During the interior demo-lition, the contractors discovered wood beams in the ceiling, which Plasse, Parisien, and Raymond unanimously agreed to leave in place. "We wanted to express something about Quebec and its tradition of wood houses," Plasse says. "We liked the idea of keeping that flavor and not making the house too refined." They painted the beams white to create the illusion of a larger space.
Parisien and Raymond requested concrete floors, but when they priced out beyond the couple’s budget, Plasse proposed a trick he’d used before: installing half-inch-thick smooth fiber-cement panels instead of poured concrete. The contractors at Les Constructions JJL attached the Finex panels to the subfloor with stainless steel screws, finished them with a sealer by Sika, and piped a line of water-resistant exterior caulking between each one to allow for subtle expansion and contraction due to humidity.
Back to Life
In the early 1900s, when this house was completed, Montreal builders stacked large pieces of wood atop each other to construct a home, a technique derived from log house construction. While demolishing the rear wall to allow for the addition, Plasse and the team uncovered a wall of 3-by-12-inch hemlock boards. Cabinetmaker Stéphane Bilodeau gave the timber a new life in the form of the table and bench that now grace the dining room.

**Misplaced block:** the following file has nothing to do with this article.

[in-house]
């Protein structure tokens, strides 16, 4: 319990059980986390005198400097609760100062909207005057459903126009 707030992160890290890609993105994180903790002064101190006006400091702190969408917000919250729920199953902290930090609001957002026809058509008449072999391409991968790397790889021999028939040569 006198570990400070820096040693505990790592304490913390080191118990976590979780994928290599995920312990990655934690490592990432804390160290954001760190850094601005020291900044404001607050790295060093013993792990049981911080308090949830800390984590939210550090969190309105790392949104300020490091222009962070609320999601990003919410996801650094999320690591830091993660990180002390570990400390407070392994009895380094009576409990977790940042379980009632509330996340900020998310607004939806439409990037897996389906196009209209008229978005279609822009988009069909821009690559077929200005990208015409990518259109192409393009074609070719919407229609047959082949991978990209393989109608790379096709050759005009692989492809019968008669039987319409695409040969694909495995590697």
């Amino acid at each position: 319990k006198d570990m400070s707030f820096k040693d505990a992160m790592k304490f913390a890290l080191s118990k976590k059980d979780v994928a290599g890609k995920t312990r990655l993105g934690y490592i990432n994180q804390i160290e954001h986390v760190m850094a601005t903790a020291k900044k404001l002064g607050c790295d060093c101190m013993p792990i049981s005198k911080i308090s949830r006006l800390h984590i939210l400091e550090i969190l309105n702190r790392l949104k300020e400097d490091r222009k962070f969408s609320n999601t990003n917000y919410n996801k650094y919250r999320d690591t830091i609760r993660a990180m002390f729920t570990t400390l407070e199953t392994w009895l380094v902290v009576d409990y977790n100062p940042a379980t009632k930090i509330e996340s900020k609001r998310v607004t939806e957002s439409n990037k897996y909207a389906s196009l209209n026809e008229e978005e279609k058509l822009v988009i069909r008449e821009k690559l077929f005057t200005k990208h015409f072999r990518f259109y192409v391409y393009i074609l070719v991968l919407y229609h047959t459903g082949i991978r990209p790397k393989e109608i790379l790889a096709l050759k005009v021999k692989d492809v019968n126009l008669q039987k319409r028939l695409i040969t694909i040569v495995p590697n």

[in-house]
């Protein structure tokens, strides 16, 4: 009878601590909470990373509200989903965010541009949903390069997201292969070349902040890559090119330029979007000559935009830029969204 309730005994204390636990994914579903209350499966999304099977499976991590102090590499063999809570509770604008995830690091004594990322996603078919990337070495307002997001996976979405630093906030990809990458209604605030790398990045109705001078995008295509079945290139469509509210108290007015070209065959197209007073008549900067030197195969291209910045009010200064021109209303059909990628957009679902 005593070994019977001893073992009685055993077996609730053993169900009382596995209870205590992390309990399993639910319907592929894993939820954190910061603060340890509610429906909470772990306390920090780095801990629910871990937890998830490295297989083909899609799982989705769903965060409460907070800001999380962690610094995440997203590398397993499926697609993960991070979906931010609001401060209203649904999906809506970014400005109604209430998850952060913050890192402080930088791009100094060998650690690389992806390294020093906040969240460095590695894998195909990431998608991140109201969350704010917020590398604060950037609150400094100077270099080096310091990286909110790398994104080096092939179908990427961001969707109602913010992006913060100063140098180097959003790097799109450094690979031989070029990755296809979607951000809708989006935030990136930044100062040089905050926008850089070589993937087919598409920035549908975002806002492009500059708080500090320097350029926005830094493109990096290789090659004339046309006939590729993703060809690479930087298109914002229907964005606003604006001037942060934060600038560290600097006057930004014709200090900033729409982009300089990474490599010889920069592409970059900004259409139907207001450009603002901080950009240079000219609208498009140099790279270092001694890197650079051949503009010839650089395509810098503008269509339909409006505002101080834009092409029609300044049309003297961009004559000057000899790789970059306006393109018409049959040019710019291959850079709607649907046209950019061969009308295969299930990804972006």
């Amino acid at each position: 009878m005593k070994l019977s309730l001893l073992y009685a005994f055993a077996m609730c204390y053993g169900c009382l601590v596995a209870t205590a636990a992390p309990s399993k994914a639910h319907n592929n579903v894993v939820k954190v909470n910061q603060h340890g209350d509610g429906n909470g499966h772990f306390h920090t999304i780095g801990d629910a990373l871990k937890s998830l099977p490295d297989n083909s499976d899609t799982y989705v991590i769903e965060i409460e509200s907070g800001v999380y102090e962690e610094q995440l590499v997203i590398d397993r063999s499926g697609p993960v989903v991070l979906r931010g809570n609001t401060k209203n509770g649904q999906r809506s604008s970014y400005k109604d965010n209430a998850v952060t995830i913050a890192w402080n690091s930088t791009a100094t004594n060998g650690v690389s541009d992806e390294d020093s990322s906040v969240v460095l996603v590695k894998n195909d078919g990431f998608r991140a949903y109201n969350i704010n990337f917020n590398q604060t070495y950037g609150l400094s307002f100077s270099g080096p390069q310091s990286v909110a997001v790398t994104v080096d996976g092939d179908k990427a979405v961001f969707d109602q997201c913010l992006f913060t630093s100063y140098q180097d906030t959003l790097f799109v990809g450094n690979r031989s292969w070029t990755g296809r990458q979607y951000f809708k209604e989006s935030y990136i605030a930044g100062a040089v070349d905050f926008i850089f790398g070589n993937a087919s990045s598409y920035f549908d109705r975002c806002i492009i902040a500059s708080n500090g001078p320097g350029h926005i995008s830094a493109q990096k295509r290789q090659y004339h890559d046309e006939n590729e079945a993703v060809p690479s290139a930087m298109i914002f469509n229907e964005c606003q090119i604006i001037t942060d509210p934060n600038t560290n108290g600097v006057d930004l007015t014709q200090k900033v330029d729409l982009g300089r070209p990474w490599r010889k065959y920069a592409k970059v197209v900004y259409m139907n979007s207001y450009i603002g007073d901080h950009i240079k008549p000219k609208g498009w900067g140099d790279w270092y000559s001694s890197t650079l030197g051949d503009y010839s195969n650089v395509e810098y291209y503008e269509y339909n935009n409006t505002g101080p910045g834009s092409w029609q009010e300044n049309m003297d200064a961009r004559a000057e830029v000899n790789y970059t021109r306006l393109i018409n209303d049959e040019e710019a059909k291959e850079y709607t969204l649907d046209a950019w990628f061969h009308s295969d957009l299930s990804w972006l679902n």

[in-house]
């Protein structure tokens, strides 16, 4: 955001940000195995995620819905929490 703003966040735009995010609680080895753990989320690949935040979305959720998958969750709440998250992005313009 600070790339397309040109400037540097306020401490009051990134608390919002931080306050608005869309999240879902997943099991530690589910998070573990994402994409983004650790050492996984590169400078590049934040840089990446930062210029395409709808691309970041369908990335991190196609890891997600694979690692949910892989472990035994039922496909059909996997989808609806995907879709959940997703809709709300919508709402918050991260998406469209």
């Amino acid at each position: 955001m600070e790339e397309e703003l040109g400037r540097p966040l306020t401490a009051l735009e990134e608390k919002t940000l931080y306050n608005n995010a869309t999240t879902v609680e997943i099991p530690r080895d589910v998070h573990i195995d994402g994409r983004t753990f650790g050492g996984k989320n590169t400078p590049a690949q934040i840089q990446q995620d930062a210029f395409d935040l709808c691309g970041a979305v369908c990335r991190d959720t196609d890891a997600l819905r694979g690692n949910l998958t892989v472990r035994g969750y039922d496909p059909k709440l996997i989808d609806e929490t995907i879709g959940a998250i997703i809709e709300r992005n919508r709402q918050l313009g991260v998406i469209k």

"A bathroom without a window is sad," Plasse says. Parisien and Raymond’s lacked access to natural light, so the team replaced a section of the wall between the bathroom and kitchen with a large sheet of translucent acrylic. The three-eighths-inch-thick material by Deglas draws in light while maintaining necessary privacy.
On the Slide
By limiting the addition’s footprint, Plasse reserved space for Parisien and Raymond’s three backyard requests: a garden, a parking spot, and an outdoor barbecuing and dining area. The large sliding glass door at the end of the dining room opens onto a finished deck, which extends the living area outside. Plasse selected less expensive windows so the couple could splurge on the Alumilex sliding door.
"Everyone thinks they need one space for each function," Plasse says. "We try to mix programs together to come up with simpler solutions that take up less space." In the kitchen, the 16-foot-long island serves as a food prep station, office, bar, and breakfast nook. The sunken living room holds the promise of one day transforming into a third bedroom. The front room, which currently acts as part music room and part play space for the couple’s daughter, could become a living room if needed.
Though the ample glass on the rear facade creates a visual connection to the outdoors, Plasse knew its north-facing orientation would fail to adequately illuminate the double-height addition. To compensate, he installed a skylight over the dining room. Its clever placement allows light to fall directly onto the indoor balcony that extends off the master bedroom, creating a perfectly lit reading nook.